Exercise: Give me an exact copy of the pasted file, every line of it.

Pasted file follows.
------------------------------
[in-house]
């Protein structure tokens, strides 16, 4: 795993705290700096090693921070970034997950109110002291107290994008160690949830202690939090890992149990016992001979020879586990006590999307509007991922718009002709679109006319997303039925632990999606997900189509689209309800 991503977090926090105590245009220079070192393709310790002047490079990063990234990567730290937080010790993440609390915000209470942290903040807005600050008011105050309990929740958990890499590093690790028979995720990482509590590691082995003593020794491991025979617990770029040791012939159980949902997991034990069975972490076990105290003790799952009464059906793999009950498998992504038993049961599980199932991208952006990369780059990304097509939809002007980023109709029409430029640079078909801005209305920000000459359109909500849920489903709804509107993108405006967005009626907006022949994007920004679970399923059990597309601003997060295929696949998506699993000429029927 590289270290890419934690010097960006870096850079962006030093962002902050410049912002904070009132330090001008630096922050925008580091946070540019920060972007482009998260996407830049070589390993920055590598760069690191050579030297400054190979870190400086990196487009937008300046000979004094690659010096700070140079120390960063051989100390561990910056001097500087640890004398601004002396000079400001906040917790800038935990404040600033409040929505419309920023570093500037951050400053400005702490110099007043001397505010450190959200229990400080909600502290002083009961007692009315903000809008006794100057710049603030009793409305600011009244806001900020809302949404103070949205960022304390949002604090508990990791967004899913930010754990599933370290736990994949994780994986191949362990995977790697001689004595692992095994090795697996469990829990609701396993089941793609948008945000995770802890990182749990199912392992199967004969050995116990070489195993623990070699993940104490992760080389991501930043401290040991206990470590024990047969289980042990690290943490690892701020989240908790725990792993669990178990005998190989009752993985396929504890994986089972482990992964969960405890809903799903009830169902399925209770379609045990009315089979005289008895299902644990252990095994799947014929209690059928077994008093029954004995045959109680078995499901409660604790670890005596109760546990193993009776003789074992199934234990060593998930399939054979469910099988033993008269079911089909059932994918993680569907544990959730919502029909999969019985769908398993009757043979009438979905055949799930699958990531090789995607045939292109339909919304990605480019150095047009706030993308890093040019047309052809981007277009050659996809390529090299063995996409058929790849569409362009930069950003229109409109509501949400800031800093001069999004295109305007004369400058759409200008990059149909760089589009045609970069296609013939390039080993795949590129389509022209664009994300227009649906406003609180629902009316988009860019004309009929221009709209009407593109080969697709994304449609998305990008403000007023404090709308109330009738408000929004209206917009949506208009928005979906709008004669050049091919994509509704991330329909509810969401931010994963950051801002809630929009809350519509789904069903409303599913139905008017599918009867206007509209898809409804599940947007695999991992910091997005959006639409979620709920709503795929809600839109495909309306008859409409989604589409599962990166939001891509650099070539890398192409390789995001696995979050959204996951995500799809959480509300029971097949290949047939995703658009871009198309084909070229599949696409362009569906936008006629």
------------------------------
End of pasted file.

[in-house]
């Protein structure tokens, strides 16, 4: 795993705290700096090693921070970034997950109110002291107290994008160690949830202690939090890992149990016992001979020879586990006590999307509007991922718009002709679109006319997303039925632990999606997900189509689209309800 991503977090926090105590245009220079070192393709310790002047490079990063990234990567730290937080010790993440609390915000209470942290903040807005600050008011105050309990929740958990890499590093690790028979995720990482509590590691082995003593020794491991025979617990770029040791012939159980949902997991034990069975972490076990105290003790799952009464059906793999009950498998992504038993049961599980199932991208952006990369780059990304097509939809002007980023109709029409430029640079078909801005209305920000000459359109909500849920489903709804509107993108405006967005009626907006022949994007920004679970399923059990597309601003997060295929696949998506699993000429029927 590289270290890419934690010097960006870096850079962006030093962002902050410049912002904070009132330090001008630096922050925008580091946070540019920060972007482009998260996407830049070589390993920055590598760069690191050579030297400054190979870190400086990196487009937008300046000979004094690659010096700070140079120390960063051989100390561990910056001097500087640890004398601004002396000079400001906040917790800038935990404040600033409040929505419309920023570093500037951050400053400005702490110099007043001397505010450190959200229990400080909600502290002083009961007692009315903000809008006794100057710049603030009793409305600011009244806001900020809302949404103070949205960022304390949002604090508990990791967004899913930010754990599933370290736990994949994780994986191949362990995977790697001689004595692992095994090795697996469990829990609701396993089941793609948008945000995770802890990182749990199912392992199967004969050995116990070489195993623990070699993940104490992760080389991501930043401290040991206990470590024990047969289980042990690290943490690892701020989240908790725990792993669990178990005998190989009752993985396929504890994986089972482990992964969960405890809903799903009830169902399925209770379609045990009315089979005289008895299902644990252990095994799947014929209690059928077994008093029954004995045959109680078995499901409660604790670890005596109760546990193993009776003789074992199934234990060593998930399939054979469910099988033993008269079911089909059932994918993680569907544990959730919502029909999969019985769908398993009757043979009438979905055949799930699958990531090789995607045939292109339909919304990605480019150095047009706030993308890093040019047309052809981007277009050659996809390529090299063995996409058929790849569409362009930069950003229109409109509501949400800031800093001069999004295109305007004369400058759409200008990059149909760089589009045609970069296609013939390039080993795949590129389509022209664009994300227009649906406003609180629902009316988009860019004309009929221009709209009407593109080969697709994304449609998305990008403000007023404090709308109330009738408000929004209206917009949506208009928005979906709008004669050049091919994509509704991330329909509810969401931010994963950051801002809630929009809350519509789904069903409303599913139905008017599918009867206007509209898809409804599940947007695999991992910091997005959006639409979620709920709503795929809600839109495909309306008859409409989604589409599962990166939001891509650099070539890398192409390789995001696995979050959204996951995500799809959480509300029971097949290949047939995703658009871009198309084909070229599949696409362009569906936008006629």